SINGAPORE – Retirement might seem far off for people busy building their careers but financial services executive Saw Ping May is playing the long game and banking on dividend stocks that should generate income come hell or high water.
Ms Saw, 34, used to be a more passive investor and less confident about making her own investment decisions so she initially put her money in funds.
But she is now more assured but remains relatively conservative: “So a significant proportion of my portfolio is allocated to dividend stocks, hence one of my favourite sectors is Singapore Reits (real estate investment trusts) because of their dividend payouts.”
Ms Saw is the founder of digital investment service ProsperUs and group head of strategy and analytics at brokerage CGS-CIMB.
The psychology graduate from Help University in Kuala Lumpur recalls how she did not know how to produce financial reports or do budgeting when she started her career at Maybank in 2009.
“I think it is very important to have strong mentors and I am lucky to have had several female mentors… (they) guided me in financial management, reporting and analysis,” said Ms Saw, who worked at the Malaysian bank in various roles, such as special projects manager in the chief executive’s office at Maybank Investment Bank.
She also became more confident about investing, largely from reading about it and speaking to her colleagues in research and sales during office hours and after work over gin and wine.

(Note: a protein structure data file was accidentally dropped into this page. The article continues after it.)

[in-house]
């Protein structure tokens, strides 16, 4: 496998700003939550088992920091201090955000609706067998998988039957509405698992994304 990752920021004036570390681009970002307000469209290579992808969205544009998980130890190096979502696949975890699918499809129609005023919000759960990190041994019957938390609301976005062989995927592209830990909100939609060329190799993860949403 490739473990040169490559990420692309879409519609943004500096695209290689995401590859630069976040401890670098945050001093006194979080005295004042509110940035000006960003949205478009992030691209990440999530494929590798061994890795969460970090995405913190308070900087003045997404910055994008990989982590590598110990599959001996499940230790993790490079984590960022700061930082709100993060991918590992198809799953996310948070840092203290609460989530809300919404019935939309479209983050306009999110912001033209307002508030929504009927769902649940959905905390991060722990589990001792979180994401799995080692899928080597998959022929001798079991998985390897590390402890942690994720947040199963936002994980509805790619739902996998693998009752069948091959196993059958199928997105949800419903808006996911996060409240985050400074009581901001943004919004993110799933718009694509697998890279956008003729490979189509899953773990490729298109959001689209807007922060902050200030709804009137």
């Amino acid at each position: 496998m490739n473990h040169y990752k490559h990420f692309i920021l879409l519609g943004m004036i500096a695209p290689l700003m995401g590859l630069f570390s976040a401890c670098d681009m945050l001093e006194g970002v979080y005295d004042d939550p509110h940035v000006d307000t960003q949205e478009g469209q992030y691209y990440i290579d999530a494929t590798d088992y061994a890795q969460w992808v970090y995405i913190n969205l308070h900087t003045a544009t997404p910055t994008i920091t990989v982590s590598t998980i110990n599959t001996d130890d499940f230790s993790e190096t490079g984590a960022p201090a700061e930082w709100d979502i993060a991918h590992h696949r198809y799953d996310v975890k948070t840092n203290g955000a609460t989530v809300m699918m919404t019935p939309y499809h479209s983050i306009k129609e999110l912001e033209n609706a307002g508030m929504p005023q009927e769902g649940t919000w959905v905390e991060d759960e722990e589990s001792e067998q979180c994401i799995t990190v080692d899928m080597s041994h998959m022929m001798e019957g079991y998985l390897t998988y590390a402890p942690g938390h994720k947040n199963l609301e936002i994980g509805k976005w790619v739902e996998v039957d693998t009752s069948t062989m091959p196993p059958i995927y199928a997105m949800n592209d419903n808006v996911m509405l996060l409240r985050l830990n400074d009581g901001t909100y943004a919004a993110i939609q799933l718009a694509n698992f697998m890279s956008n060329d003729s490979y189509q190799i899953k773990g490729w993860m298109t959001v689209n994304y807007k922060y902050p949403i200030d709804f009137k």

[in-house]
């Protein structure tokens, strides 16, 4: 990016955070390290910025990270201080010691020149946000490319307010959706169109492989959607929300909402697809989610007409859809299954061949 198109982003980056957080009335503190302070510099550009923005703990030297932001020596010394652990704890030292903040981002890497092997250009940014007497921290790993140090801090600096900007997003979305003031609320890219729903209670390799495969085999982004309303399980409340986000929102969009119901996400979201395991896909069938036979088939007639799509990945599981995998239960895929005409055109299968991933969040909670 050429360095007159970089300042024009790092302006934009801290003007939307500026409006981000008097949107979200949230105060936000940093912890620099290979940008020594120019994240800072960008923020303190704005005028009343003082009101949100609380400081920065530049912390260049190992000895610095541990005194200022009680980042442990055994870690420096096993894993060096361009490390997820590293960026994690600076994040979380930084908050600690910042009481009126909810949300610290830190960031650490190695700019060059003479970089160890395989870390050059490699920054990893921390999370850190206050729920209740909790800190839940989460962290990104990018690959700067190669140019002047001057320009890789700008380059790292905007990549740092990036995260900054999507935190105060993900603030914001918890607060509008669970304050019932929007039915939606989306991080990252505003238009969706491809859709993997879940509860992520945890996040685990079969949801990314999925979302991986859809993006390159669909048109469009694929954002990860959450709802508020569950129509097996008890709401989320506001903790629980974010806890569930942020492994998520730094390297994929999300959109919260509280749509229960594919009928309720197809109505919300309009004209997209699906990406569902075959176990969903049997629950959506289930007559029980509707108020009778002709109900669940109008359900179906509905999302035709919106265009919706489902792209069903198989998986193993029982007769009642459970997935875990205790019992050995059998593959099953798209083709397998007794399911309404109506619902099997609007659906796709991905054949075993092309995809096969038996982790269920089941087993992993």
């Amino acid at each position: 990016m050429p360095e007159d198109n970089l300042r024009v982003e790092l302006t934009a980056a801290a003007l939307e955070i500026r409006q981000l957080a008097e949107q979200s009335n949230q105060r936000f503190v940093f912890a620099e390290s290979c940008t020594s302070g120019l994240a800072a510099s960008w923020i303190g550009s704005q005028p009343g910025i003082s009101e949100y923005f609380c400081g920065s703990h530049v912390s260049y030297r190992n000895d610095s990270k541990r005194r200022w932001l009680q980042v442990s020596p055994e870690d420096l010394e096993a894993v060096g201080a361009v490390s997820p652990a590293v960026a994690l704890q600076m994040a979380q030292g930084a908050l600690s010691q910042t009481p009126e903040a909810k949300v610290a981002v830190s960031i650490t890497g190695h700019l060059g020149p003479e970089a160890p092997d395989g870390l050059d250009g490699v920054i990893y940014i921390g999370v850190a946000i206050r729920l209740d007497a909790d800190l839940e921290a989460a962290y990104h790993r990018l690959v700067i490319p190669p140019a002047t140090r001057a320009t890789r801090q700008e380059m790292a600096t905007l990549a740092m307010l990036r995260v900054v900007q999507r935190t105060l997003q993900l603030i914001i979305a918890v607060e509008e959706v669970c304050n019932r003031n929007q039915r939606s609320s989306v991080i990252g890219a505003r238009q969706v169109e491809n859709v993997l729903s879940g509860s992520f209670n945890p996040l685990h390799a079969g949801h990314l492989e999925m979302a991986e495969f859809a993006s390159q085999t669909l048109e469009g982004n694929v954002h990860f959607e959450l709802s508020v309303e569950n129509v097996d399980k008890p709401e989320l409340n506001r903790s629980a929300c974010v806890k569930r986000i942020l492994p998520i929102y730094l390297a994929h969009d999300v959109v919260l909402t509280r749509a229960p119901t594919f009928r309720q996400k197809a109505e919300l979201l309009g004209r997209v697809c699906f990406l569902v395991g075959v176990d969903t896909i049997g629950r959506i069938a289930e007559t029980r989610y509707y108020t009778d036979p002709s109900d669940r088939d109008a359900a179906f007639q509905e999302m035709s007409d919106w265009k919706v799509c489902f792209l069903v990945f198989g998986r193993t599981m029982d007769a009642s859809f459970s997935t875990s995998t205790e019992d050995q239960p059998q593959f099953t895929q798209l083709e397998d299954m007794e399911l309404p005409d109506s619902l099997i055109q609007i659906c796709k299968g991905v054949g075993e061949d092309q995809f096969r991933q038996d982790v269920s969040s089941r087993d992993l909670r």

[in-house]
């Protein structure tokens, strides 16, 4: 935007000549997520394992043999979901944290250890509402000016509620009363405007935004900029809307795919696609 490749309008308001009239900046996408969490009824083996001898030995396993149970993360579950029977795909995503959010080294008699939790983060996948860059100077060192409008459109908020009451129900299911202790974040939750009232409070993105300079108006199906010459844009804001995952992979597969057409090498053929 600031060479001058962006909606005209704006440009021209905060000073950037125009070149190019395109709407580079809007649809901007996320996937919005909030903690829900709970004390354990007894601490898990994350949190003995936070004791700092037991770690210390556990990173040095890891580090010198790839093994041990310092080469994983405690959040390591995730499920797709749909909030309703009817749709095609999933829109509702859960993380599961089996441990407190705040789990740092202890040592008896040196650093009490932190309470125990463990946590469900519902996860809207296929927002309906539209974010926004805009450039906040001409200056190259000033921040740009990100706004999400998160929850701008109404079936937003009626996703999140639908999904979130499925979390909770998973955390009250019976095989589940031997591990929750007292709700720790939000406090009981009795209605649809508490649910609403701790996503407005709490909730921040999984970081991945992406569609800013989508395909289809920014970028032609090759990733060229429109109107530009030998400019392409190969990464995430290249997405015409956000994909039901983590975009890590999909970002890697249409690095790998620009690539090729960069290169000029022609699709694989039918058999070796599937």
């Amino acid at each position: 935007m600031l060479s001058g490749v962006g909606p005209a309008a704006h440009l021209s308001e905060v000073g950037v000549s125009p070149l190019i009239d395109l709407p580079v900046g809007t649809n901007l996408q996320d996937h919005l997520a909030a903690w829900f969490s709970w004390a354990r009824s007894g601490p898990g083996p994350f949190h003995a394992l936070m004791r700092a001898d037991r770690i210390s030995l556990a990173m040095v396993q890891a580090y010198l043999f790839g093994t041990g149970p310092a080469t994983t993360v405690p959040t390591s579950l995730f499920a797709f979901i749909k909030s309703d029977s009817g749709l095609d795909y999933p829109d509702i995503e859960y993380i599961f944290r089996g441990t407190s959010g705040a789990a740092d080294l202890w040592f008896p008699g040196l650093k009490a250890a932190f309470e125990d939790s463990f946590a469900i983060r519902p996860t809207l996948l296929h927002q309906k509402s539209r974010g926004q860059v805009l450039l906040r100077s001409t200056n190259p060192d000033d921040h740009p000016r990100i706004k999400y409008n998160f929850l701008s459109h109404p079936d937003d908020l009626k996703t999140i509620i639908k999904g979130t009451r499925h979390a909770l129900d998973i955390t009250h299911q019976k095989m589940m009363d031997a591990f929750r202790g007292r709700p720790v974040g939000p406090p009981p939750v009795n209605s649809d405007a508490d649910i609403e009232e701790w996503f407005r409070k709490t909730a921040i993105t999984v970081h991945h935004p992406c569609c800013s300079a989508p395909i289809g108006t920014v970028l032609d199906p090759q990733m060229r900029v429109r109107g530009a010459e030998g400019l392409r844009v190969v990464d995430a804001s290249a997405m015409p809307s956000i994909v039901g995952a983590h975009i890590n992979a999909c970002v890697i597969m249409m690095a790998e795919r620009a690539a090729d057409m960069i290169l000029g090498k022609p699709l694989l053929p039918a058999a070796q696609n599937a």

“I believe that financial literacy comes not just from looking at data and information, but also from meeting and talking to people in the front line, to get the best of both worlds,” said Ms Saw, who moved to Singapore in 2014 when she became vice-president of international business at Maybank Kim Eng.
She continued living here when she joined CIMB Group in the same year and has held her current role at CGS-CIMB since 2018.
Ms Saw was part of ProsperUs’ founding team in 2019. The digital investment service, which is fully funded and supported by CGS-CIMB, was officially launched in March this year and aims to make multi-asset investing accessible and understandable for young investors.
The unit has a team of around 20 employees with some of the senior team members, like Ms Saw, also holding other responsibilities with CGS-CIMB. It aims to get 10,000 new clients on board this year.
“We are very focused on brand building and client acquisition for this first year. Thereafter, we will focus on building up the AUM (assets under management) of our client base. Outside of Singapore, we do have plans to launch ProsperUs in other markets such as Malaysia,” said Ms Saw, who is not married and does not have kids.
“My friends say I am married to my job and ProsperUs is my baby.”
Q: What’s in your personal portfolio?
A: My actively-managed personal portfolio comprises mostly stocks and some exposure to ETFs (exchange-traded funds).
It is diversified across multi-markets, including Singapore, the United States, China and Hong Kong, Malaysia and even Australia.
Excluding mutual funds, my actively-managed portfolio performance was around 14 per cent last year and around 12 per cent year-to-date.
My personal portfolio also includes insurance plans for protection, and a couple of properties in Malaysia which I hold as part of my long-term retirement portfolio.
I have 15 per cent of my portfolio in stocks and 9 per cent in funds. Real estate and property make up 57 per cent of it and the remaining 19 per cent comprises other assets.
Q: What are your immediate investment plans?
A: I am a strong believer in the power of compounding. I will continue to invest incrementally into the financial markets as a long-term investor.